Islamophobia is a 'neo-colonial project' - scholar Featured

The US rhetoric on its so-called war on terror is responsible for the global proliferation of anti-Muslim sentiments, a respected scholar and author has said, terming the growing religious hatred against the community as a “neo-colonial project”.

Prof Khaled Ali Beydoun’s recently published book The New Crusades: Islamophobia and the Global War on Muslims has been hailed as a pathbreaking study on the subject for its minute examination of the issue.

“Islamophobia is a tool and a weapon used by the US to advance its global power and to seize coveted natural resources such as oil in Iraq,” says Prof Beydoun, a faculty at Wayne State University Law School in the US. He was speaking to Anadolu Agency exclusively.

“I chose the title because the term ‘crusade’ is used to describe the historical conflict between Islam and Christianity,” he says. “...When the war on terror was launched 21 years ago, then US President George Bush called it a ‘crusade’. So I drew on these two events to give the title to the book.”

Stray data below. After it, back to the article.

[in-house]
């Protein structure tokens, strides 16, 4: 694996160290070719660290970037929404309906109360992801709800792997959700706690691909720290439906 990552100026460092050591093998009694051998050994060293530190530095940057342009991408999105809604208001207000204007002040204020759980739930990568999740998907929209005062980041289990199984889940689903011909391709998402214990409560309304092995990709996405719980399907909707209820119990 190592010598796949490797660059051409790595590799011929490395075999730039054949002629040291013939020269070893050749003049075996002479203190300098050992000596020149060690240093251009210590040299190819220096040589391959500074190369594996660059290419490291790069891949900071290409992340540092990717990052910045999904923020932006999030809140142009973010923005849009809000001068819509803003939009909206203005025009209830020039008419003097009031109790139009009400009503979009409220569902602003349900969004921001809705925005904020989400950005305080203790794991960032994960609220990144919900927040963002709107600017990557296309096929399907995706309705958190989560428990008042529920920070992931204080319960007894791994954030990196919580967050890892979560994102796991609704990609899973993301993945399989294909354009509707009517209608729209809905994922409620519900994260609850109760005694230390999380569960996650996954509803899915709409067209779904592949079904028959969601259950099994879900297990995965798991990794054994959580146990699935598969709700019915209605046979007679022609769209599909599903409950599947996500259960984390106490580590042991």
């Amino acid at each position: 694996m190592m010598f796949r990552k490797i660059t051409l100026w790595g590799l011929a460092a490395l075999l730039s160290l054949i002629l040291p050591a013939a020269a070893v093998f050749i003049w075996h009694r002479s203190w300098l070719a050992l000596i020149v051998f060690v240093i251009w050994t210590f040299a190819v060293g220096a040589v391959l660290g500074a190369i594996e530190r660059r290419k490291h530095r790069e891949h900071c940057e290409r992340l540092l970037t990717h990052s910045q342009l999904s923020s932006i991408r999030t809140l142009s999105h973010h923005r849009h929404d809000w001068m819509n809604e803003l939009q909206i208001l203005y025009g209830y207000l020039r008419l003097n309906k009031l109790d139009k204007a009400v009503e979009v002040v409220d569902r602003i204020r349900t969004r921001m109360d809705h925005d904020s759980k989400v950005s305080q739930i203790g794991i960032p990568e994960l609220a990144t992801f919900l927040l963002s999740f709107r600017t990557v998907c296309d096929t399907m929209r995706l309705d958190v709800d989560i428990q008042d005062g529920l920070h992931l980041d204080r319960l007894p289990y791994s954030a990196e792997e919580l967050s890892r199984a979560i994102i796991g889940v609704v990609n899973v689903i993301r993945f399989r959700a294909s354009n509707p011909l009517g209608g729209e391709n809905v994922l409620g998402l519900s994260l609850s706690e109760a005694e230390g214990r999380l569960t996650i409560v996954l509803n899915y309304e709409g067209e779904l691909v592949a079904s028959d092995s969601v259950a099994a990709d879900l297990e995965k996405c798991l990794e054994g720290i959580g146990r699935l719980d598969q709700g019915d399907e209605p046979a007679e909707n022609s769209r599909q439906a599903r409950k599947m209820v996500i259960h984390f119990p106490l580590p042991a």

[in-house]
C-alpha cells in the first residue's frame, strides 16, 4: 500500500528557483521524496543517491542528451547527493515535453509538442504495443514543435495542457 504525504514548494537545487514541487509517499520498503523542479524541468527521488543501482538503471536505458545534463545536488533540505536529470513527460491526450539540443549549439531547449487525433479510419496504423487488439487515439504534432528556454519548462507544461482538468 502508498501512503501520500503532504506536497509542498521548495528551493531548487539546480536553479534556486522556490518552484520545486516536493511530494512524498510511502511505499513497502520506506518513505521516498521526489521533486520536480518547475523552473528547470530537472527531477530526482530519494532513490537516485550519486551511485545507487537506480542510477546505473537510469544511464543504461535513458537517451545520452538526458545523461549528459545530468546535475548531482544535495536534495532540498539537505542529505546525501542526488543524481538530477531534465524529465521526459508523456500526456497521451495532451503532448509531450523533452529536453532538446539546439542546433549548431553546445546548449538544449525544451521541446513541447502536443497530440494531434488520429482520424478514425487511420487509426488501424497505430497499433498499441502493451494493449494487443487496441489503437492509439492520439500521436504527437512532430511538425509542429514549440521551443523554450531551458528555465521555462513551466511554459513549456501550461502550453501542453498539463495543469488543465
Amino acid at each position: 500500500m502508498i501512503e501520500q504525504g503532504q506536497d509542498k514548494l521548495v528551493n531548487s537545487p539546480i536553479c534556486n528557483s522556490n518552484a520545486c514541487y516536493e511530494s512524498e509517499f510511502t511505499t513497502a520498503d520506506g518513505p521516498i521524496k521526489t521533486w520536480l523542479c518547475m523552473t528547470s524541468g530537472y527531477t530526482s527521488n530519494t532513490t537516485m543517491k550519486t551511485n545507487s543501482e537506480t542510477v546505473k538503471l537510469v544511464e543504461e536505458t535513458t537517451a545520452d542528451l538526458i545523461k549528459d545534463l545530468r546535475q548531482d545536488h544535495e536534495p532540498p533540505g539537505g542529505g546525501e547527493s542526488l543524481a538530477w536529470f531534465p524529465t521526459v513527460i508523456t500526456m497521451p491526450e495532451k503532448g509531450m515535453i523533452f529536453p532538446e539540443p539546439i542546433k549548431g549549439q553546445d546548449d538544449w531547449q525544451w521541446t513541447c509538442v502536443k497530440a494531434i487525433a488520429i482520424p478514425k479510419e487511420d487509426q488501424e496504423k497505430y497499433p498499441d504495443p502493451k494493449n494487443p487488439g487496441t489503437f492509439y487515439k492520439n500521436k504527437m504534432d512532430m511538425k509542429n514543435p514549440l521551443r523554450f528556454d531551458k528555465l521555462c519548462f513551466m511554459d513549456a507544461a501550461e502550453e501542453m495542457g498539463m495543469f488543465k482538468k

Beydoun says that besides extensive research for the book, he interviewed people exposed to anti-Muslim hatred in many countries such as India, China, France and Canada.

While writing the book, he aimed to understand the feelings and thoughts of the Muslim community struggling for existence in different countries.

He says that anti-Muslim sentiment is not the same in every country. “Islamophobia is not experienced by Muslims in a similar way. It really depends on where they are, which country they live in, what their identity is. The Islamophobia that Uyghur Muslims experience is strikingly different from the one that we experience.”

‘Hotbed of Islamophobia’

Drawing on his observations based on interviews he conducted in European countries, Beydoun says that “Europe has become a hotbed of Muslim hostility for many reasons”.

“As Muslims practice their religion, as women wear headscarves, as men wear white robes and grow beards, as they go to mosques, it’s easy for Europeans to discriminate against them on religious grounds.”

He also points out that Muslims feel like they are being watched by “big brother”, as in dystopian novels. “Muslims struggle with this as victims of destructive policies such as surveillance, and the privacy of individuals is often violated due to suspicion of terrorism.”

He adds that discrimination against Muslims is at an all-time high.

“When I apply for a job, and they see on my CV that my name is Khaled Ali Beydoun, employers might think twice about hiring me as opposed to someone called Edward Smith,” he says.

“If it’s a Muslim woman who wears a headscarf to a job interview, she is discriminated against because of her appearance.”